Carlos: “How can I get transportation service?” Again, another masculine noun.
Natalie: “Descuento”.
Carlos: “Discount.”
Natalie: “Des-cuen-to”, “descuento”.
Carlos: As an example...
Natalie: “Le daré un descuento especial”.
Carlos: “I’ll give you a special discount.” And now we have an adjective.
Natalie: “Especial”.
Carlos: “Special.”
Natalie: “Es-pe-cial”, “especial”.
Carlos: As an example...
Natalie: “Le daré un descuento especial”.
Carlos: “I’ll give you a special discount.” And we’ll wrap up with a feminine noun.
Natalie: “Plaza”.
Carlos: “Plaza”, “square.”
Natalie: “Pla-za”, “plaza”.
Carlos: As an example...
Natalie: “Vamos a la plaza en el centro”.
Carlos: “Let’s go to the plaza downtown.”
Natalie: Carlos.
Carlos: Yes?
Natalie: You should try saying “movilidad”.
Carlos: “Movilidad”.
Natalie: “Igual”.
Carlos: “Igual”.
Natalie: “Servicio”.
Carlos: “Servicio”.
Natalie: They are not that hard this time.
Carlos: No.
Natalie: “Descuento”.
Carlos: “Descuento”.
Natalie: “Especial”.
Carlos: “Especial”.
Natalie: “Plaza”.
Carlos: “Plaza”.
Natalie: That was too easy.
Carlos: Sorry Naty, make it harder next time. Okay, let’s have a closer look for the usage of some of the words and phrases from this lesson.
Natalie: Okay, so the first word will be “igual”.
Carlos: “Igual”.
Natalie: Hey, these adjectives spell the same in English and in Spanish. “Es igual”, “it’s the same.”
Carlos: I guess that’s pretty obvious I mean but do you know any other sayings with “igual”?
Natalie: Sure, “me igual”.
Carlos: Which means?
Natalie: “It’s the same to me”, “I don’t care.”
Carlos: Almost like “no me importa”.
Natalie: “No me importa”.
Carlos: Isn’t that what I just said?
Natalie: “No me importa”.
Carlos: “No me importa”.
Natalie: I’m just repeating.
Carlos: Okay.
Natalie: See how paranoid he is! Also we can make this an adverb and say “igualmente” which means “equally”, “likewise” and “even same to you.”
Carlos: What’s next on our list?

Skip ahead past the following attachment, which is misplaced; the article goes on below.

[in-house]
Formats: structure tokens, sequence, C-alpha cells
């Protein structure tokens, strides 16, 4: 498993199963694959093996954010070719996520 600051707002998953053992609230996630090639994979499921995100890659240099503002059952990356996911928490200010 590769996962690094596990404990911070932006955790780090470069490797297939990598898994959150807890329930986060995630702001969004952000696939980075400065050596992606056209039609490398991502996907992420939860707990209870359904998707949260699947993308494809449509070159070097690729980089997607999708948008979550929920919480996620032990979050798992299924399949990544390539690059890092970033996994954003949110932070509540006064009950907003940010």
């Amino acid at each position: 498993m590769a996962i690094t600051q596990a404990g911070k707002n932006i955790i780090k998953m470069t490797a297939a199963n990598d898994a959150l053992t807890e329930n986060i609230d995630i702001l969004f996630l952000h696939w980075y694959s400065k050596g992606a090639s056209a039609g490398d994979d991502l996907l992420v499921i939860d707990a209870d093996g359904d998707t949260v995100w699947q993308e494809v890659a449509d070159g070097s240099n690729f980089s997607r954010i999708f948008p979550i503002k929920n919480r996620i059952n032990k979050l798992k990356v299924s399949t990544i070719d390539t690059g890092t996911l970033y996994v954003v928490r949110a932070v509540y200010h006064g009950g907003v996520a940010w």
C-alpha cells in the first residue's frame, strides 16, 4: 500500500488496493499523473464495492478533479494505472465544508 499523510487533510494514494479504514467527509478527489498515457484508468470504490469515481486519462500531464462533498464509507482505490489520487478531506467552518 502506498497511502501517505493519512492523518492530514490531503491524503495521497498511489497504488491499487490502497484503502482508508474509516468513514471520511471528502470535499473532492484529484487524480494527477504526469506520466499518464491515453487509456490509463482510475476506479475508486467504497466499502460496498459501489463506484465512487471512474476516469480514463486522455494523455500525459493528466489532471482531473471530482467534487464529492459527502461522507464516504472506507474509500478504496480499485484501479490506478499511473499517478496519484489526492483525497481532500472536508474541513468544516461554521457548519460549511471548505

Natalie: “Servicio”.
Carlos: “Servicio”. Looks and sounds an awful lot like “service.” What’s the gender then?
Natalie: Masculine.
Carlos: And in the plural, what would it sound like?
Natalie: Well, “servicios”. “Esa compañía ofrece muchos servicios”, “that company offers many services”. Or like we saw in today’s conversations “servicio de movilidad”, to understand this we’ve got to move on to the next word, “movilidad”.
Carlos: Sometimes sounds like a “v” and other times a “b”
Natalie: Carlos you just look, you just learned this now. This feminine abstract noun of equality is formed from the adjective “móvil” so to bring it full circle “servicio de movilidad” is a transportation service like a car service or a shuttle. “¿Cómo consigo servicio de movilidad?” “How can I get transportation service?”
Carlos: Look at that, two vocab words for the price of one.
Natalie: “Descuento”.
Carlos: “Descuento”.
Natalie: This masculine noun means “discount”. Como por ejemplo “le daré un descuento especial”, “I give you a special discount.”
Carlos: That word “especial” what’s that all about?
Natalie: “Especial”.
Carlos: “Especial”.
Natalie: Yes.
Carlos: For example...
Natalie: Por ejemplo, “el mes de mayo es muy especial”, “the month of May is very special.”
Carlos: Why?
Natalie: I don’t know it was just an example.
Carlos: Okay, thank you for that. Last but not least...
Natalie: “Plaza”.
Carlos: “Plaza”.
Natalie: The singular feminine noun means “plaza”, not in the sense that we use in the United States.
Carlos: Many times in American English when we say “plaza” we mean like a strip mall which is like a big ring of stores with a parking lot in the middle.